VIDEO: This is what Puigdemont did when presented with a Spanish flag in Denmark

The deposed president who has been in self-imposed exile in Belgium since October was on a visit with to the Danish capital when he was approached by a man with a Spanish flag.

VIDEO: This is what Puigdemont did when presented with a Spanish flag in Denmark
Archive photo of Puigdemont walking past a Spanish flag in Belgium. Photo: AFP

The young man, reportedly a Spaniard named Victor Moreno who works in Copenhagen as a hairdresser, approached Carles Puigdemont as he was breakfasting at a shopping centre café.

Thrusting the Spanish flag towards the Catalan leader he said: “How do you like it?”

Goodnaturedly, a smiling Puigdemont said he had “no problem” with the flag and when invited to give it a kiss, he did. Twice.

The man, who filmed the encounter on his mobile phone and then approached La Vanguardia newspaper to publish the clip, ended the meeting with the retort: “A Spanish jail is waiting for you”.

Puigdemont later republished the clip from his Twitter account explaining:

“Some day they’ll understand that the problem is not with Spain or with the flag. The battle is against those who exercise power despotically. Democracy is more important than all borders, all flags and all constitutions.”

Puigdemont arrived in Denmark on Monday morning to take part in a debate on Catalonia at the University of Copenhagen and to meet with Danish politicians to discuss the issue. 

READ ALSO: Meeting with Puigdemont is not an endorsement insists Danish politician

He has been in Belgium since October after he was sacked by Madrid and his government suspended following a unilateral declaration of independence in the wake of an illegal referendum.

Puigdemont faces arrest if he returns to Spain, where he is charged with rebellion, sedition and misuse of public funds over his role in Catalonia's independence drive.

READ MORE: Spain on alert in case Puigdemont sneaks home in car boot


Denmark’s Dannebrog flag ‘fell from sky’ 800 years ago today

It was 800 years ago this Saturday that a banner sporting a white cross fell miraculously from the sky as Danish crusaders were losing a fierce battle against pagan Estonian tribes.

Denmark's Dannebrog flag 'fell from sky' 800 years ago today
Denmark's Dannebrog flag fell from the sky as Valdemar I (centre with sword) was losing a battle against Estonian flags in 1219. Photo: Christian August Lorentzen/Statens Museum for Kunst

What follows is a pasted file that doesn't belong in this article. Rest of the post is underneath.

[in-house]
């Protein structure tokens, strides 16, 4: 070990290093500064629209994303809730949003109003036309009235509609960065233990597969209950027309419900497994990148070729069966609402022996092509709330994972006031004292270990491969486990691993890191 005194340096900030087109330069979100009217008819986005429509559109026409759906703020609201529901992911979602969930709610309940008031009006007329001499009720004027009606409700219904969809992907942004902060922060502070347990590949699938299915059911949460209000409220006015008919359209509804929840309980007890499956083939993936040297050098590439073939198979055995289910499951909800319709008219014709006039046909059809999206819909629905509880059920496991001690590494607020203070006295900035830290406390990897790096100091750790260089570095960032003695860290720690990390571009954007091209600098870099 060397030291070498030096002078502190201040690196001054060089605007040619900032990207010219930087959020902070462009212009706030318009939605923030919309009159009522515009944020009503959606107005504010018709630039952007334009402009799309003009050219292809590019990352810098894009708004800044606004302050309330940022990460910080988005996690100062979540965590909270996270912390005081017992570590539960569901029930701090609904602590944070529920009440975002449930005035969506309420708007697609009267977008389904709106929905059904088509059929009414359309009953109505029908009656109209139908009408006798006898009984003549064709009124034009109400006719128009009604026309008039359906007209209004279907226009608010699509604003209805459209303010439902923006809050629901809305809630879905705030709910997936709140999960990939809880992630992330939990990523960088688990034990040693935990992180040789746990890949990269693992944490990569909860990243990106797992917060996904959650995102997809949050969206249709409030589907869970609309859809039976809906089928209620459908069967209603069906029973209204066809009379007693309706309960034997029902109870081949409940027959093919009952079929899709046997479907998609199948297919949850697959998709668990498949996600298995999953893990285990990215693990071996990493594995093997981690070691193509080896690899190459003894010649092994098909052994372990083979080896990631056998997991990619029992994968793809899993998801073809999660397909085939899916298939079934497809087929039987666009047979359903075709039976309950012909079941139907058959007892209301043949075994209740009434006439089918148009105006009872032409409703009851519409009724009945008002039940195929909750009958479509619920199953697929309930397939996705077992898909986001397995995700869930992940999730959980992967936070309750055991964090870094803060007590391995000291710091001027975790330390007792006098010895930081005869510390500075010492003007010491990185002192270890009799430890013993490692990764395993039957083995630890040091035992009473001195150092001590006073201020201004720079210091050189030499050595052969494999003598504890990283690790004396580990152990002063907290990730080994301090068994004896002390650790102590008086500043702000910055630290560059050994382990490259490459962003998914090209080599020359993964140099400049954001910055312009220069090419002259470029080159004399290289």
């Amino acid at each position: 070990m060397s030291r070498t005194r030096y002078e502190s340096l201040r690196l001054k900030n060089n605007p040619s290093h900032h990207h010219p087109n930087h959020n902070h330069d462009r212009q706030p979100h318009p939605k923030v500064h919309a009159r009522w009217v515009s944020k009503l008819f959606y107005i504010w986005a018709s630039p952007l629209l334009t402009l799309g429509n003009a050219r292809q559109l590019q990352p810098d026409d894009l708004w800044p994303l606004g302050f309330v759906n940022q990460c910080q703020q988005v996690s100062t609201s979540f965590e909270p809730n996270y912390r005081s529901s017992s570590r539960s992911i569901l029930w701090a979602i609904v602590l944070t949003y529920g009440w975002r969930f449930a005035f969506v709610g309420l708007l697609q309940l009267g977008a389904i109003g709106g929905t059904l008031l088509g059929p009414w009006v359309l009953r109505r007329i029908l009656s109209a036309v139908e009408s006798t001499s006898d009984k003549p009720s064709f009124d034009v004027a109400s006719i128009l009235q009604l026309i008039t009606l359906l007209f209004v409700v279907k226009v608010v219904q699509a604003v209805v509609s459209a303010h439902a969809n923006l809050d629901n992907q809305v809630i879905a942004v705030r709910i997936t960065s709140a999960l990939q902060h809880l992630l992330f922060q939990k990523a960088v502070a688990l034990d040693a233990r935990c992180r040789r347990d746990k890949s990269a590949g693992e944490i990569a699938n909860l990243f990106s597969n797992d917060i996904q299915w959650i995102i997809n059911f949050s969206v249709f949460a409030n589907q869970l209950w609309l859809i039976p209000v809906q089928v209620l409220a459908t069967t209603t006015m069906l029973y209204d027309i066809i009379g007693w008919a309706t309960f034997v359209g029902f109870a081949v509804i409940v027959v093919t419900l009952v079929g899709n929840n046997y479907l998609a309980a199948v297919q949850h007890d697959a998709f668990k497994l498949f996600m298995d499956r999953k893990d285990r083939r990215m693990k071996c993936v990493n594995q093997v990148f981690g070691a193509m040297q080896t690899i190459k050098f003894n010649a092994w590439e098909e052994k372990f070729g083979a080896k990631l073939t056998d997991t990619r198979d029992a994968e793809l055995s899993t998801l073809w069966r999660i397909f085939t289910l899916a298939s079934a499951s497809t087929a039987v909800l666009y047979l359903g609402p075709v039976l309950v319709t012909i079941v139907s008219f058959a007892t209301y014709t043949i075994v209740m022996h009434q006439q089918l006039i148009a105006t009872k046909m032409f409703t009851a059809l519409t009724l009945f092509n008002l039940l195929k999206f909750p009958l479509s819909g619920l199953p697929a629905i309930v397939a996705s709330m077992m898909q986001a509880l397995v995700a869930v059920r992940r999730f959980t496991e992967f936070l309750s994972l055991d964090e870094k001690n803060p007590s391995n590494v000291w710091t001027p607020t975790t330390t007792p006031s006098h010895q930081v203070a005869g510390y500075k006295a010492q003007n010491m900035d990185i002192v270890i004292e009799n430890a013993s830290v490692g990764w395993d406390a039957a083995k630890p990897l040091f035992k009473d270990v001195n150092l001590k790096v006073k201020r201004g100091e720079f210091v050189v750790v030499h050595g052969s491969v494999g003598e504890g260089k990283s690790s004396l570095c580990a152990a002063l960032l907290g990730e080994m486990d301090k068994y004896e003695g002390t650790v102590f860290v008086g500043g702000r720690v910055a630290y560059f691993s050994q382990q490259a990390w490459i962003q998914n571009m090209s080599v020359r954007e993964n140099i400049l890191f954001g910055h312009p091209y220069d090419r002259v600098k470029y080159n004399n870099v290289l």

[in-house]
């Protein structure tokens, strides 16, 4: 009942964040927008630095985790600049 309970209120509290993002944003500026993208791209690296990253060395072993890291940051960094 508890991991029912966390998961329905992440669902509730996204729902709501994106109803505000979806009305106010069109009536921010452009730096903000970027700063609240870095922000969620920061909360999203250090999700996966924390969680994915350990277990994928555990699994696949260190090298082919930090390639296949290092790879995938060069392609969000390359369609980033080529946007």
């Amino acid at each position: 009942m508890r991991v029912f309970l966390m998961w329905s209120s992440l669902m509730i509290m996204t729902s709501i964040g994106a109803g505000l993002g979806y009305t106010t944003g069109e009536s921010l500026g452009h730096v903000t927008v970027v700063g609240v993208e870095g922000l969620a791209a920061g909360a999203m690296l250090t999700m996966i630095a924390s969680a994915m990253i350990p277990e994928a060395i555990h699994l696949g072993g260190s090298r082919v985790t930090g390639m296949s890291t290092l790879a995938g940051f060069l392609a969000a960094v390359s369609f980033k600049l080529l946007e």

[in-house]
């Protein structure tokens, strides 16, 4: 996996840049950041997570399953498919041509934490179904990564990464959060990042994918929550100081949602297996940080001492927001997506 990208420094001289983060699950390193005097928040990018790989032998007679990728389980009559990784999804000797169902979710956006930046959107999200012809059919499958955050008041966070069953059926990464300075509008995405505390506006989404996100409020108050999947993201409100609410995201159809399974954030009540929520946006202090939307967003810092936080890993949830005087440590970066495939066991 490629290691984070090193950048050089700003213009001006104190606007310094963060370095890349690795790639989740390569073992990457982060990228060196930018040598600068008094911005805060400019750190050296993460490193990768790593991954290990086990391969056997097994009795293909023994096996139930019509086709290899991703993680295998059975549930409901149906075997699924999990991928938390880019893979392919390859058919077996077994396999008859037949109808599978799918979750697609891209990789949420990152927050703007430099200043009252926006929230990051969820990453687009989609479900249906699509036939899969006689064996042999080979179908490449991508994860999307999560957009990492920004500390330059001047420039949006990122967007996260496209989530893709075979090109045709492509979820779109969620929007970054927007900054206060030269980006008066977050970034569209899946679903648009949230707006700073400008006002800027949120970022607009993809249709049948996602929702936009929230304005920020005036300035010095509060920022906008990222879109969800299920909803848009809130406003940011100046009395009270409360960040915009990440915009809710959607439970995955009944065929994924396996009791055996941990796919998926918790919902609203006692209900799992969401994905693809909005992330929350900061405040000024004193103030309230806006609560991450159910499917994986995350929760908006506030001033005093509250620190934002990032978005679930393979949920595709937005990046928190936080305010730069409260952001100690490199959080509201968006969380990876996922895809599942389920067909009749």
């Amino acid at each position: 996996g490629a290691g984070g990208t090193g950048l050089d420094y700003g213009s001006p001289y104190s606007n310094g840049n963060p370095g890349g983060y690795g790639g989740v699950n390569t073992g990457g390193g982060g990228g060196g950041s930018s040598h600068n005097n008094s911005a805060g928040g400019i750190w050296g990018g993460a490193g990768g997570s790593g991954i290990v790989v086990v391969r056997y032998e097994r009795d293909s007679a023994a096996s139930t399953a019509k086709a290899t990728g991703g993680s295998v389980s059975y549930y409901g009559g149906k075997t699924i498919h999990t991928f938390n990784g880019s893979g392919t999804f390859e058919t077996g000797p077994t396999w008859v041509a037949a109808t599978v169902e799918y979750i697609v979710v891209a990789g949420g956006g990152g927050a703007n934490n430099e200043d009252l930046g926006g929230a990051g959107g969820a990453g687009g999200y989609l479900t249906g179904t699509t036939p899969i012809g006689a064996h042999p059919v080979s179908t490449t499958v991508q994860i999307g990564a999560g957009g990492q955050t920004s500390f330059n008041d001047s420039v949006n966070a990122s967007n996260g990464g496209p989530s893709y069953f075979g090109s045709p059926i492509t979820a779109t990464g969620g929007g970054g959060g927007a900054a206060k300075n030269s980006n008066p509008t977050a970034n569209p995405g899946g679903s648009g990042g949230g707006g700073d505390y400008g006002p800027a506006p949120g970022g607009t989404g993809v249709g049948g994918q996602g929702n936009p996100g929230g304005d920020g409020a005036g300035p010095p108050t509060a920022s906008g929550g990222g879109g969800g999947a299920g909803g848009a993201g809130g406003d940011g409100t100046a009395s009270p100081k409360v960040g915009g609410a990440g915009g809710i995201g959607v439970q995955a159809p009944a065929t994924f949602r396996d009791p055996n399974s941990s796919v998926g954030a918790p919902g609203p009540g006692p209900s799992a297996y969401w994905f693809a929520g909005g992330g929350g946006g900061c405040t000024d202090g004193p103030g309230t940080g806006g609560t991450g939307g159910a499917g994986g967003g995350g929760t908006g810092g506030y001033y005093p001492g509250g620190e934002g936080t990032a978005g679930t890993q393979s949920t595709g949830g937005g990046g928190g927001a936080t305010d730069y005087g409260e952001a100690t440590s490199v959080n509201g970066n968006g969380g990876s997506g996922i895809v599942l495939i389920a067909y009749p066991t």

When Denmark's King Valdemar I seized the banner and held it high, his troops were filled with renewed valour and went on to vanquish the Estonian defenders.
This helped them establish Danish Estonia around the fortress of Taani-linn, or Tallinn, which literally means “Danish castle”. 
This story of the 'Dannebrog', Denmark's beloved national flag, may not be fully backed up by the historical evidence.
But as Torben Kjersgaard Nielsen, Associate Professor in Medieval History at Aalborg University, points out, that's hardly the point. 
“We don't talk about whether it's true or not,” Kjersgaard Nielsen, author of the book Dannebrog, told Denmark's Ritzau newswire.”We talk about whether it's a good story, and that it brings a mystical and divine element.” 
As part of the celebrations on Saturday, a parachutist recreated the historic scene, bringing a Dannebrog slowly to the ground. 
The Dannebrog being brought once again from the sky on Saturday. Photo: Keld Navntoft / Ritzau Scanpix 
Denmark's Queen Margrethe II is sailing to Estonia on the royal yacht 'Dannebrog', where she will take part in joint celebrations over the founding of Tallinn, which also shares its 800th anniversary on Saturday. 
Queen Margrethe will sail to Tallinn on the Dannebrog yacht. Photo: Keld Navntoft / Ritzau Scanpix 
The flag began as a royal symbol and trading banner, then became regimental flag in the Danish army in the 18th Century. It only started to be seen as representing the entire nation in the first half of the 19th century. 
Kjersgaard Nielsen said that Danes' use of the flag for birthdays and other celebrations was mostly about creating a sense of occasion. 
“We are not thinking especially nationalistically when we put the birthday flag in a home-made cake or when young people come back from a backpacking holiday,” he said. 
“But we probably are thinking politically when we for example see political parties using the flag as part of their communications.”  
Back in 2016, there was a dispute over politicisation of the symbol when Pia Kjærsgaard, the Speaker of Denmark's parliament, who represents the Danish People's Party, wanted to have a three-meter Dannebrog hung behind her chair. 
Christian Juhl, from the Red Green Alliance, complained that this was “close to an abuse of power by the Speaker”, and succeeded in having the size of the flag dramatically reduced.